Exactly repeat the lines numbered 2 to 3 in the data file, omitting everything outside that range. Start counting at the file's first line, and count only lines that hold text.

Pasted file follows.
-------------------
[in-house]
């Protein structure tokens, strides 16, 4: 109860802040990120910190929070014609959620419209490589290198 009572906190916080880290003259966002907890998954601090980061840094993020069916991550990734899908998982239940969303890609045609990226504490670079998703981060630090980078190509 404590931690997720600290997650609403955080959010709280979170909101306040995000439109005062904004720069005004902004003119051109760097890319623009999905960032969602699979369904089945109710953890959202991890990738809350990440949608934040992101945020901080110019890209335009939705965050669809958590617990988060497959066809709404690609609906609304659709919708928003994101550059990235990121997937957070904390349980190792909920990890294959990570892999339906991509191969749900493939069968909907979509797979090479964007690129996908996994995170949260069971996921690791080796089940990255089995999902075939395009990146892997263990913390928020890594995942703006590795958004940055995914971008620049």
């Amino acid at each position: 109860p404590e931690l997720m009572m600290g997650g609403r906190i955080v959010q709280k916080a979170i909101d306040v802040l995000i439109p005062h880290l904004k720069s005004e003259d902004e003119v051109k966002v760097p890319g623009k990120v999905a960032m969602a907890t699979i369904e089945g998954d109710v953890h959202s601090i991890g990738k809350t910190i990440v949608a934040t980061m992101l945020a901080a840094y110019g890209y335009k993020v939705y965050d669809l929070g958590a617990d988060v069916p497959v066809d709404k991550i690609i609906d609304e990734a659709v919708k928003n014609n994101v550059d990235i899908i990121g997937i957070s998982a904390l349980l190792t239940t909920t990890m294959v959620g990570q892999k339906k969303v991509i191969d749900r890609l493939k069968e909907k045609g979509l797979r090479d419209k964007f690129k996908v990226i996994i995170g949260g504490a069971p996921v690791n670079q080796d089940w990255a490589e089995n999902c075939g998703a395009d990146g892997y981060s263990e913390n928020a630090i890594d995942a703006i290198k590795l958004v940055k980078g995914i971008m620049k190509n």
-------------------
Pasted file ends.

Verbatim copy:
């Protein structure tokens, strides 16, 4: 109860802040990120910190929070014609959620419209490589290198 009572906190916080880290003259966002907890998954601090980061840094993020069916991550990734899908998982239940969303890609045609990226504490670079998703981060630090980078190509 404590931690997720600290997650609403955080959010709280979170909101306040995000439109005062904004720069005004902004003119051109760097890319623009999905960032969602699979369904089945109710953890959202991890990738809350990440949608934040992101945020901080110019890209335009939705965050669809958590617990988060497959066809709404690609609906609304659709919708928003994101550059990235990121997937957070904390349980190792909920990890294959990570892999339906991509191969749900493939069968909907979509797979090479964007690129996908996994995170949260069971996921690791080796089940990255089995999902075939395009990146892997263990913390928020890594995942703006590795958004940055995914971008620049």
């Amino acid at each position: 109860p404590e931690l997720m009572m600290g997650g609403r906190i955080v959010q709280k916080a979170i909101d306040v802040l995000i439109p005062h880290l904004k720069s005004e003259d902004e003119v051109k966002v760097p890319g623009k990120v999905a960032m969602a907890t699979i369904e089945g998954d109710v953890h959202s601090i991890g990738k809350t910190i990440v949608a934040t980061m992101l945020a901080a840094y110019g890209y335009k993020v939705y965050d669809l929070g958590a617990d988060v069916p497959v066809d709404k991550i690609i609906d609304e990734a659709v919708k928003n014609n994101v550059d990235i899908i990121g997937i957070s998982a904390l349980l190792t239940t909920t990890m294959v959620g990570q892999k339906k969303v991509i191969d749900r890609l493939k069968e909907k045609g979509l797979r090479d419209k964007f690129k996908v990226i996994i995170g949260g504490a069971p996921v690791n670079q080796d089940w990255a490589e089995n999902c075939g998703a395009d990146g892997y981060s263990e913390n928020a630090i890594d995942a703006i290198k590795l958004v940055k980078g995914i971008m620049k190509n």